“Yet, O LORD, you are our father; we are the clay and you the potter: we are all the work of your hands.” Have you ever climbed anything really tall and overwhelming? Several aspects of such a feat are also applicable to our reflection. You’ve got to prepare, you must know the terrain, and you must decide that you are going to finish. During this spiritual season of Advent, our whole focus is on preparation, preparing to prepare, as it were. We are getting ready for yet another Christmas, but it cannot be the same old, same old. Our hearts must be open to wonderful moments of grace and beauty, and yes, joy as we await these beautiful celebrations.

    “He will keep you firm to the end, irreproachable on the day of our Lord Jesus Christ.” Have you ever noticed how our lives can be divided into the two segments of our 24-hour existence daily? Light and darkness. The Scriptures are clearly referring to good deeds and evil deeds of which temptations constantly surround our day-to-day living. It appears we are going to have to make choices all day and all night long. It is precisely in these choices that we will find the recipe for deep happiness or disaster. And thank God we will have the Scriptures to guide us through these moments leading up to the great experience of Christmas.

    “Jesus said to his disciples: ‘Be watchful! Be alert! You do not know when the time will come.'” Carry on with our eyes wide open and ready for anything. In many ways, Advent is like a dress rehearsal for our last breath before seeing God face-to-face. Just think about the image for just a second. Christmas is the First Coming of Christ. The Second Coming will arrive when our time on this planet is finished. Will we be sad or worried? If we approach Christmas with the joy and love of a child’s heart, then we can hope to face our own death in the same way.

    “The problem is solved. Now go and utterly enjoy all remaining days. Not only is it “Always Advent,” but every day can now be Christmas because the one we thought we were just waiting for has come once and for all.” Richard Rohr

  • Reflection – Lectionary: 508

    “Beware that your hearts do not become drowsy.” One of the hardest things we have to learn to do as human beings is waiting, and yet it is something that we do each and every day. We wait for the green light, we wait for the toast, we wait for lunch hour, and we wait to go home at the end of a long day. According to Taylor Forbush who is a traffic engineer in Utah, we spend about five months of our life waiting in traffic at the red light. That is certainly quite a bit, and yet we are called upon to wait for the Lord without becoming drowsy or listless.

    Here is the point: Waiting for the Lord is not idle laziness, nor is it an abandonment of effort. It means that waiting can and should be an active process; that is, we are actively looking forward to hearing and listening and following Jesus and making sure that the normal distractions of this life do not block or confuse that peaceful, active waiting period we call life. It is also very possible that we must let go of the life we have planned so as to accept the one that He has waiting for us. “Be vigilant at all times and pray that you have the strength to escape the tribulations that are imminent and to stand before the Son of Man.”

    “Vigilance in oneself is very important. Vigilance means to be alert to what happens inside, so you can catch an old, collective habit pattern.” Eckhart Tolle

  • Reflection – Lectionary: 507

    “In a vision, I, Daniel, saw during the night, the four winds of heaven stirred up the great sea, from which emerged four immense beasts, each different from the others.” Here we are treated to Daniel’s vision of four world kingdoms replaced by the Kingdom God. The four beasts out of the sea prepare for the new kingdom led and ruled by “one like a son of man.” So amidst the clamor and uproar of the background scene, the hope of Jesus is shown through the chaos for all to welcome or fear, depending on the disposition and readiness.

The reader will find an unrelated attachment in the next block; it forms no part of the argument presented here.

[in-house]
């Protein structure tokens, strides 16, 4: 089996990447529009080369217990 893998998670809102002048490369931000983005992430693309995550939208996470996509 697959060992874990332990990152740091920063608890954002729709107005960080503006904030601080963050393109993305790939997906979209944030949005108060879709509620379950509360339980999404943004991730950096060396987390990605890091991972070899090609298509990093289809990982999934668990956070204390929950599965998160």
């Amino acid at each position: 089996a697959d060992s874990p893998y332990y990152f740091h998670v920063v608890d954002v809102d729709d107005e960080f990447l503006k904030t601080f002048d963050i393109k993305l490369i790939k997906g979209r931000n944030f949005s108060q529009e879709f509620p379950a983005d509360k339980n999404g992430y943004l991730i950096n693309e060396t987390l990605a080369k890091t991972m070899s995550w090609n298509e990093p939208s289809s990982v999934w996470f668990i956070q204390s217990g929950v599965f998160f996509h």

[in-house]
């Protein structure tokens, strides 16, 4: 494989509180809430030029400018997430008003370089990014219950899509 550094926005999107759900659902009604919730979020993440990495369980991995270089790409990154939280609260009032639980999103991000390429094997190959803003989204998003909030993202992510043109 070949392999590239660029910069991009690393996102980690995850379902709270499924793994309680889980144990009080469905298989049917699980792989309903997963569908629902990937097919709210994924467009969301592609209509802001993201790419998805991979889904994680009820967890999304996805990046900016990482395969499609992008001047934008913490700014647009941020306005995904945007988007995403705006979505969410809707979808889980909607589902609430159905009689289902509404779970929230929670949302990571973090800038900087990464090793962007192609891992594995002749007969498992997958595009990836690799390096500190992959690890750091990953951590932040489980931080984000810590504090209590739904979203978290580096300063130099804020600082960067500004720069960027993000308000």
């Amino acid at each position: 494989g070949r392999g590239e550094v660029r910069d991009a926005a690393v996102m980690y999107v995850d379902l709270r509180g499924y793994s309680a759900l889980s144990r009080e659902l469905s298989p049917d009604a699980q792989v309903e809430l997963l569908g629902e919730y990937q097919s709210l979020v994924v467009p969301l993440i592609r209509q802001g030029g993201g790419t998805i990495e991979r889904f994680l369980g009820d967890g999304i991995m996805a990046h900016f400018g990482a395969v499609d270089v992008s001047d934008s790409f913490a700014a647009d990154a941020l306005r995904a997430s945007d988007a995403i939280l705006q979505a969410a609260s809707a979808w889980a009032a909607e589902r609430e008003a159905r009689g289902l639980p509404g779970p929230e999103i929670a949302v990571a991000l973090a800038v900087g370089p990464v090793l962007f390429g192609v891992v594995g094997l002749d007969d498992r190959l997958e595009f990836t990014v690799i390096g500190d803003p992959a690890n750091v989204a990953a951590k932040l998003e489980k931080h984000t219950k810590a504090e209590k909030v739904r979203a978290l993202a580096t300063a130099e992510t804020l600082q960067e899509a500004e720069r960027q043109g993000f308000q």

“Jesus told his disciples a parable. ‘Consider the fig tree and all the other trees. When their buds burst open, you see for yourselves and know that summer is now near; in the same way, when you see these things happening, know that the Kingdom of God is near.'” In the Gospel of today, a different kind of imagery takes shape. This time, it is the fig tree, which is quite obvious in its appearance when it is ready to burst out with fruit for those patiently waiting.

    So you must see the pattern: amidst the chaos, there are those who patiently wait for fulfillment and are not disappointed. It all depends on which chaos you choose and how much patience you can muster. The time to prepare is now. Let us resolve to take stock in our lives and see what is important and what is not. Jesus is coming!

    “I have an idea that the only thing which makes it possible to regard this world we live in without disgust is the beauty which now and then men create out of the chaos. The pictures they paint, the music they compose, the books they write, and the lives they lead. Of all these the richest in beauty is the beautiful life. That is the perfect work of art.” W. Somerset Maugham

  • Reflection – Lectionary: 684

    “Come after me, and I will make you fishers of men.” Apart from being so close to the water and thus positioned by the Sea of Galilee, there must be other more powerful reasons why Jesus called Fishermen to follow Him and why fishing has become a very important image for all of us in discipleship. What do fishing and living a Christian life have in common?

    Here are some possibilities:
    You’ve got to be prepared. “And how can people preach unless they are sent?”

    You’ve got to get up early. “At once they left their nets and followed him.” 

    You’ve got to be quiet. “The law of the LORD is perfect, refreshing the soul.” 

    You’ve got to wait. “Thus faith comes from what is heard…through the word of Christ.” 

    You’ve got to be determined. “The command of the LORD is clear enlightening the eye.”

    You’ve got to enjoy the process. “How beautiful are the feet of those who bring the good news!” 

    Let us conclude our Reflection today with the brilliant prayer of St. Andrew, whose feast is today: 

    O glorious St. Andrew, you were the first to recognize and follow the Lamb of God. With your friend, St. John, you remained with Jesus for that first day, your entire life, and now throughout eternity. As you led your brother, St. Peter, to Christ and many others after him, draw us also to Him. Teach us to lead others to Christ solely out of love for Him and dedication to His service. Help us to learn the lesson of the Cross and to carry our daily crosses without complaint so that they may carry us to Jesus. Amen.